Bournemouth Airport (previously known as Hurn Airport) is located on the edge of Hurn village which is about 4 miles north north-east of Bournemouth in Dorset.
Bournemouth Airport Map
The owner and operator is Regional & City Airports (RCA).
The airport has a 200-acre industrial park, including offices and hangars and Babcock International Group has its Defence and Security offices located at the airport.
View Larger Map
Arrivals/Departures & Scanner Frequencies
Bournemouth Airport Scanner Frequencies:
Approach - 119.480
Radar - 119.480
Dir - 118.655
Tower - 125.605, 121.500
Ground - 121.705
ATIS - 133.730
The airfield was opened as RAF Hurn in 1941 and transferred to civil control in 1944. For a short period between 1944 and 1946, Hurn served as London's international airport, until the opening of facilities at Heathrow. Commercial services resumed in the late 1950s, with Palmair commencing flights to Palma, Majorca in October 1958.
Vickers-Armstrongs took over some ex-BOAC hangars at Hurn in 1951 and started production of Varsities, then Viscounts and eventually, as the British Aircraft Corporation, the BAC One-Eleven. During a 33-year period, 222 One-Elevens, 146 Varsities and 279 Viscounts were built and delivered from Hurn making a total of 647 produced at this site.
Some of the development of the ill-fated TSR-2 was also done here (although assembly and flight testing was carried out at Warton, Lancs), as well as the production of Jet Provost wings; other components were manufactured here for Concorde, the Panavia Tornado and Short Skyvan. The closure of the British Aerospace site in 1984 ended Bournemouth's role as a significant player in the aircraft manufacturing industry. The former aircraft factory now forms one of Dorset's largest industrial sites, including a base for Cobham plc.
Adjacent to the entrance to Bournemouth Airport was the College of Air Traffic Control, operated by NATS, the now privatised provider of air traffic control services in the UK. During 2011, NATS transferred ATC training to its headquarters facility at Whiteley near Southampton.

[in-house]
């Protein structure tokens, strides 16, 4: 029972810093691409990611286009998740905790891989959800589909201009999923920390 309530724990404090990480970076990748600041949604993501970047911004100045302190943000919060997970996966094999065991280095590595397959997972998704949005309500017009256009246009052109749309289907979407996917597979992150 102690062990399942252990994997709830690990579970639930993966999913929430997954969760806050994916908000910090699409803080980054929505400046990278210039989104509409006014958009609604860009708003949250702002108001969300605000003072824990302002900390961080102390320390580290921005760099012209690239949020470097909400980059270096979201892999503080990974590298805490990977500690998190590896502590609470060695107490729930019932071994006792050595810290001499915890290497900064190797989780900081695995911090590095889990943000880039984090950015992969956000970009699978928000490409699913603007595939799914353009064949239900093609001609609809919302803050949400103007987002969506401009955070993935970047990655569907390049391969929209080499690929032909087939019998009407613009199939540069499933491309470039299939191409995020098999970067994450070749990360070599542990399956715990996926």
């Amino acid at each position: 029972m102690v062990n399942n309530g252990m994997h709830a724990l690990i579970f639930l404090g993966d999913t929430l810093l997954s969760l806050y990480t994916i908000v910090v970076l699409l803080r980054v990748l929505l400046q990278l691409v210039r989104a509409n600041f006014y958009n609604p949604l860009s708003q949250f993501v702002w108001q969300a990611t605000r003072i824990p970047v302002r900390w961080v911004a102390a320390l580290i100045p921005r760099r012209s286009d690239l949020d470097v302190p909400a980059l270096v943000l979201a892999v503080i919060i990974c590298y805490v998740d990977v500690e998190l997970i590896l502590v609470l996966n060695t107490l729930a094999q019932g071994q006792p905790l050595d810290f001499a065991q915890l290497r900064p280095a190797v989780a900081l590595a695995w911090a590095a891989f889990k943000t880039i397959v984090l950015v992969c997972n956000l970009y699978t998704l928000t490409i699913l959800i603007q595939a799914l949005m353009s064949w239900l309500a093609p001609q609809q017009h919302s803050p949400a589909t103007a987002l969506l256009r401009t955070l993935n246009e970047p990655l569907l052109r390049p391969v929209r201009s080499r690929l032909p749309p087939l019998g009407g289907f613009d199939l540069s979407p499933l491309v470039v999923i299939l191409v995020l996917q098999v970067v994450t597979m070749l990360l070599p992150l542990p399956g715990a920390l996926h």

In 1969, the airport was purchased jointly by the Bournemouth Corporation and Dorset County Council and renamed as "Bournemouth Hurn Airport", later to become Bournemouth International Airport. The new owners decided to redevelop the facility as a commercial airport and, by 1980, the airport became used by charter airlines, when European Aviation began services.
In 1996, an extension to the main runway was officially opened by the arrival of Concorde. Since 2001, a Boeing 747SP has been based at the airport; it is used by the Royal Family of Qatar and other VIP government staff from the Middle East state of Qatar. In late 2001, Bournemouth Flying Club took the leap into full commercial flight training and established Bournemouth Commercial Flight Training on the former SFT site adjacent to the threshold for runway 08.
With the budget increased to £45 million in July 2008, upgrades will replace the arrivals terminal and upgrade the check-in and departure lounge areas. The number of aircraft stands will rise from four to 11. Christchurch Council and central government backed plans for the re-building of the airport terminal, increasing its size by 62%; work started in August 2007.
Getting to Bournemouth Airport
Bournemouth Airport is clearly signposted just off the A338 and the satnav postcode is BH23 6DF
. More info can be found here.
Bournemouth Airport conveniently connects to Bournemouth Train Station with excellent links to many destinations across the national rail network including Southampton and London.
Bournemouth Airport is covered by Yellow Buses service 737, which serves Bournemouth Square, Railway Station, Winton, Moordown, Northbourne and Parley Cross.
Car Parks include 'Premium Car Park 1 (1 to 3 mins transfer time), 'Car Park 2' (3 to 10 mins transfer time) and 'Car Park 3' (5 to 7 mins transfer time).
• More information on the official website